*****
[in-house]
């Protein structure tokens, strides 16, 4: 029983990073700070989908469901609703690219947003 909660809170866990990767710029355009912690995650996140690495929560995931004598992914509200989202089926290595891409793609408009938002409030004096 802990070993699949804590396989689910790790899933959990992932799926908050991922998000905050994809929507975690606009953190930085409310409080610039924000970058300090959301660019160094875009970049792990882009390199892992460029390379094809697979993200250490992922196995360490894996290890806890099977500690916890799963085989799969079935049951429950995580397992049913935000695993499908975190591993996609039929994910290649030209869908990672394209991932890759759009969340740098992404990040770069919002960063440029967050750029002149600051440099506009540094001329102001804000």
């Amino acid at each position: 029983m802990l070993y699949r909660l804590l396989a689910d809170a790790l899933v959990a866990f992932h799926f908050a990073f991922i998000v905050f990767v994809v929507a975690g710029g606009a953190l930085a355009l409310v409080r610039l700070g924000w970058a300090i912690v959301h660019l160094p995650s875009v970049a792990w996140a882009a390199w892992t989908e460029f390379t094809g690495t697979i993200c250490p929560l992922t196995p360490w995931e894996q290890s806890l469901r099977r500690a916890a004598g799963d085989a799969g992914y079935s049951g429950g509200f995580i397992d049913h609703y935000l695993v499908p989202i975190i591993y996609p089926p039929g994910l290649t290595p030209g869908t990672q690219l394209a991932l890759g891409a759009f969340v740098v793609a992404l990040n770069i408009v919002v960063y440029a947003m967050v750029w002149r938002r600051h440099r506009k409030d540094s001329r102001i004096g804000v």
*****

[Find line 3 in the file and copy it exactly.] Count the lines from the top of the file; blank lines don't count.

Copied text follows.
């Amino acid at each position: 029983m802990l070993y699949r909660l804590l396989a689910d809170a790790l899933v959990a866990f992932h799926f908050a990073f991922i998000v905050f990767v994809v929507a975690g710029g606009a953190l930085a355009l409310v409080r610039l700070g924000w970058a300090i912690v959301h660019l160094p995650s875009v970049a792990w996140a882009a390199w892992t989908e460029f390379t094809g690495t697979i993200c250490p929560l992922t196995p360490w995931e894996q290890s806890l469901r099977r500690a916890a004598g799963d085989a799969g992914y079935s049951g429950g509200f995580i397992d049913h609703y935000l695993v499908p989202i975190i591993y996609p089926p039929g994910l290649t290595p030209g869908t990672q690219l394209a991932l890759g891409a759009f969340v740098v793609a992404l990040n770069i408009v919002v960063y440029a947003m967050v750029w002149r938002r600051h440099r506009k409030d540094s001329r102001i004096g804000v």